Trade war: Trump could let China trade deadline 'slide'

Gladys Abbott
February 13, 2019

U.S. Treasury Secretary Steven Mnuchin looks forward to several important days of trade talks, he said on Tuesday after arriving in the Chinese capital for high-level talks to hammer out a deal ahead of a March 1 deadline.

Trump said on Tuesday, "If we are close to a deal where we think we can make a real deal and it's going to get done, I could see myself letting that slide for a little while".

USA trade representative Robert Lighthizer and treasury secretary Steven Mnuchin are scheduled to hold talks on Thursday and Friday with Chinese vice premier Liu He, top economic adviser to president Xi Jinping.

After that date, USA tariffs on $200 billion worth of Chinese imports are scheduled to increase to 25 percent from 10 percent. But the two sides are only just starting the work of drafting a common document and are still tussling over how a deal may be enforced, which USA officials have repeatedly called a crucial element.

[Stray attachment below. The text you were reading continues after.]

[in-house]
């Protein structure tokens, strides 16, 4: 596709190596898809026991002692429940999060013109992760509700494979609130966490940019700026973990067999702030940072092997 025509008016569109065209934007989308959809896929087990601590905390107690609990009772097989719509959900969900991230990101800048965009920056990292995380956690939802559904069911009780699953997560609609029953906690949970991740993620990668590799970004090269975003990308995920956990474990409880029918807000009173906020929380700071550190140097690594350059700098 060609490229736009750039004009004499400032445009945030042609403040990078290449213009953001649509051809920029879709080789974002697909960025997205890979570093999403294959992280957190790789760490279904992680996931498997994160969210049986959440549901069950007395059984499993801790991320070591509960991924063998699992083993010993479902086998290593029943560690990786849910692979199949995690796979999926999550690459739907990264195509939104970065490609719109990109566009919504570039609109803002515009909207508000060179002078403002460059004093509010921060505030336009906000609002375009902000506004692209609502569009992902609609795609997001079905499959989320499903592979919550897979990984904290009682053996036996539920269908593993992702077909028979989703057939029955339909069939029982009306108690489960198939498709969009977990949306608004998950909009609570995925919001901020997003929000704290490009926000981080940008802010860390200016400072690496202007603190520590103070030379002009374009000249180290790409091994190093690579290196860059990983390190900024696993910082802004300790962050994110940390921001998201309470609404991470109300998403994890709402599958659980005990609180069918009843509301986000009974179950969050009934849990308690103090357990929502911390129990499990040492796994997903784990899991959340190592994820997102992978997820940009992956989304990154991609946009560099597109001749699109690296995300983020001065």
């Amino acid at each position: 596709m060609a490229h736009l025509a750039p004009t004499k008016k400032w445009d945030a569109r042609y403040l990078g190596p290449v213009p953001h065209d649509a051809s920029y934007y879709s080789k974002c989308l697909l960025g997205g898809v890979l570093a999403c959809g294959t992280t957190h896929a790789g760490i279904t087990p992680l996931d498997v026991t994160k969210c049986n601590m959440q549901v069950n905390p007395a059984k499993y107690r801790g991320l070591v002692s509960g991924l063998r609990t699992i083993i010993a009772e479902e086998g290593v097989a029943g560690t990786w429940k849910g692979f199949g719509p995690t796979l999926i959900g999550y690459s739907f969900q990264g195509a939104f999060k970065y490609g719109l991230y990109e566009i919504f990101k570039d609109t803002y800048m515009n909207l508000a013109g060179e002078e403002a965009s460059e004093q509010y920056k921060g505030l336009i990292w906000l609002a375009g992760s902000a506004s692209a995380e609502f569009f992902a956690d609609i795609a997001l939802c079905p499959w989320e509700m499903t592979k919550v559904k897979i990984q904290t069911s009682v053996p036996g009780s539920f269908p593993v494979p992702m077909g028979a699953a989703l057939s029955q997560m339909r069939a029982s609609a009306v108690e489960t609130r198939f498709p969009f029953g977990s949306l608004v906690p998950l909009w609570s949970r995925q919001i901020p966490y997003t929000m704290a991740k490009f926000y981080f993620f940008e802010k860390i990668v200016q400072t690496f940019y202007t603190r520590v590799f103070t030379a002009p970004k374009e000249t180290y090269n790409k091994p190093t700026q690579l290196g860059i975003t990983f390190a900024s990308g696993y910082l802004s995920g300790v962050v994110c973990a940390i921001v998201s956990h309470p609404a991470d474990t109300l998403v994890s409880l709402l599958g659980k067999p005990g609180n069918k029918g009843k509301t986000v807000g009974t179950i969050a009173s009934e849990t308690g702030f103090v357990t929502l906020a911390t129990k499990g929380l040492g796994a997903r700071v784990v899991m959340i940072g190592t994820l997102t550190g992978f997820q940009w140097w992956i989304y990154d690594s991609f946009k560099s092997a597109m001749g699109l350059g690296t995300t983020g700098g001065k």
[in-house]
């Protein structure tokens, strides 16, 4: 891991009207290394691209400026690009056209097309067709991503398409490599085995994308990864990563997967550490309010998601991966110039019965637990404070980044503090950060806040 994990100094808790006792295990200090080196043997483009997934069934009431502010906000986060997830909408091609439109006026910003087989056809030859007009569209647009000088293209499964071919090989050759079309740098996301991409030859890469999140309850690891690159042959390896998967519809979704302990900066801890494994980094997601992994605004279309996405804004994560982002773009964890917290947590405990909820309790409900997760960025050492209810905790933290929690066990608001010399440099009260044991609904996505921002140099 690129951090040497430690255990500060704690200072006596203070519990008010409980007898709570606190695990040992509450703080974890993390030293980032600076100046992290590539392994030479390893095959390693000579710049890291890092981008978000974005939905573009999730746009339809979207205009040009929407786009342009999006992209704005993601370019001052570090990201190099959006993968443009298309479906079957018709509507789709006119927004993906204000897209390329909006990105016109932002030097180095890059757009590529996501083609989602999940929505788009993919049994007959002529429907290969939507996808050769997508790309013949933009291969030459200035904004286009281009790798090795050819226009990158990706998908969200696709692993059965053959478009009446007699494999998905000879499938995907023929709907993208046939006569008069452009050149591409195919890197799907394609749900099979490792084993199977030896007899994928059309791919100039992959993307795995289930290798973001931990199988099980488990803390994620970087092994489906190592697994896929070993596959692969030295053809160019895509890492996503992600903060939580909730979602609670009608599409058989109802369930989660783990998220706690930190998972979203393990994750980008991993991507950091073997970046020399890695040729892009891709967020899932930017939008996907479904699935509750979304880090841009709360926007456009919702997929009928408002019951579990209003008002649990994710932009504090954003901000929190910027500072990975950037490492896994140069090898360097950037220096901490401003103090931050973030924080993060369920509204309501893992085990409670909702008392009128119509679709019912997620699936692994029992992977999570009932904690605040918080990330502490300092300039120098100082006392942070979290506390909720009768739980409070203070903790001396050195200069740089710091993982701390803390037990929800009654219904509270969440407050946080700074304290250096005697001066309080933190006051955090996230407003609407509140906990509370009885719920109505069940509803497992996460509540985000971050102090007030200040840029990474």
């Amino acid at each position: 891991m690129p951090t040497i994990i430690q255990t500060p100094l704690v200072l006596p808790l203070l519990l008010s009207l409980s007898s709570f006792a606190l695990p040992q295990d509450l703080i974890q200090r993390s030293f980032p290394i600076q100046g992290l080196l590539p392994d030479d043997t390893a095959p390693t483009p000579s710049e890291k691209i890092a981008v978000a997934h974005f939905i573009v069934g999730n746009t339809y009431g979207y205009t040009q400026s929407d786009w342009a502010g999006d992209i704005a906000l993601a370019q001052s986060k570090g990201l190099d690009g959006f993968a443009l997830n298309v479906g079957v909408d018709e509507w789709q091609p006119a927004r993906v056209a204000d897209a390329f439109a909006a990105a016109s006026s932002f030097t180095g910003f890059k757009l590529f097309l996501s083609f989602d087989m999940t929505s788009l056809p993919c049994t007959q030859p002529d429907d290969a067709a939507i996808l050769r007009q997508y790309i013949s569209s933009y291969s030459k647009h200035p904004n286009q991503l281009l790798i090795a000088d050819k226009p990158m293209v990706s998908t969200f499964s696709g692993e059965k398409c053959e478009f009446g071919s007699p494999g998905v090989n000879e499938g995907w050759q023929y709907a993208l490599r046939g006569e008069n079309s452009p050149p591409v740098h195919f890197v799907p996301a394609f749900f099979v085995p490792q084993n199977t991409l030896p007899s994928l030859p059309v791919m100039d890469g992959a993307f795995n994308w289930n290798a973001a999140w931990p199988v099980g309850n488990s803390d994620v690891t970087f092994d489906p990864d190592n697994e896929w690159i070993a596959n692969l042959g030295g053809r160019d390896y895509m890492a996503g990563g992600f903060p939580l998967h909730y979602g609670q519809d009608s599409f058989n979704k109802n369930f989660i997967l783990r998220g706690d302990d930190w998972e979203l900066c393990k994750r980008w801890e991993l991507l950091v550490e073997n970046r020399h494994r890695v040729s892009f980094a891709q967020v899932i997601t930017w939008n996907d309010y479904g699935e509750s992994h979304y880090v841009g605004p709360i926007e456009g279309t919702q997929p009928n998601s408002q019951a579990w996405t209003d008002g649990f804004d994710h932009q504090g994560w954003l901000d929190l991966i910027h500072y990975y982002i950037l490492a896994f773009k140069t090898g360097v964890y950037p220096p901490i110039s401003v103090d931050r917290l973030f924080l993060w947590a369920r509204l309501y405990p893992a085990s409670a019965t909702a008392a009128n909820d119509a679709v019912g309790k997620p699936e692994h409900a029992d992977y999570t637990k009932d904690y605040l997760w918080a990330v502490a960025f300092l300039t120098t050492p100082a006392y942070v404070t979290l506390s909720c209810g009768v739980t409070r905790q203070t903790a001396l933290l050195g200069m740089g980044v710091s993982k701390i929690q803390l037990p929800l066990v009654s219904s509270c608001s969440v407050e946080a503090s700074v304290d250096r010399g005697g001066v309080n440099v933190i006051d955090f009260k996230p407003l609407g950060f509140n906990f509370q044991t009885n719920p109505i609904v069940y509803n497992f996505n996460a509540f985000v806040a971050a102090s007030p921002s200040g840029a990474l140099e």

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Deputy-level talks began this week in Beijing.

A March 1 deadline is looming for China and the United States to strike an accord before Washington hikes tariffs on Chinese goods to 25%.

Trump told reporters in January that he planned to meet Xi in late February, though he backtracked on that last week and said a gathering wouldn't take place this month. China would likely respond by raising tariffs on $60 billion worth of U.S goods that it announced a year ago in retaliation. While those purchases will provide relief to US farmers, there has been no breakthrough on the structural issues separating the two nations, such as industrial policy, government subsidies, protection of intellectual property or forced transfers of technology. Washington is demanding far-reaching changes from China to address unfair practices it says are deeply unfair, including theft of American intellectual property and the massive Chinese trade surplus.

US campaign against Huawei faces challenge in Eastern Europe / WSJ (paywall)"In the Czech Republic, officials have taken opposite sides on how to balance security concerns raised by the USA, and the country's own cybersecurity officials, with the desire for Chinese investment, trade and business opportunities".

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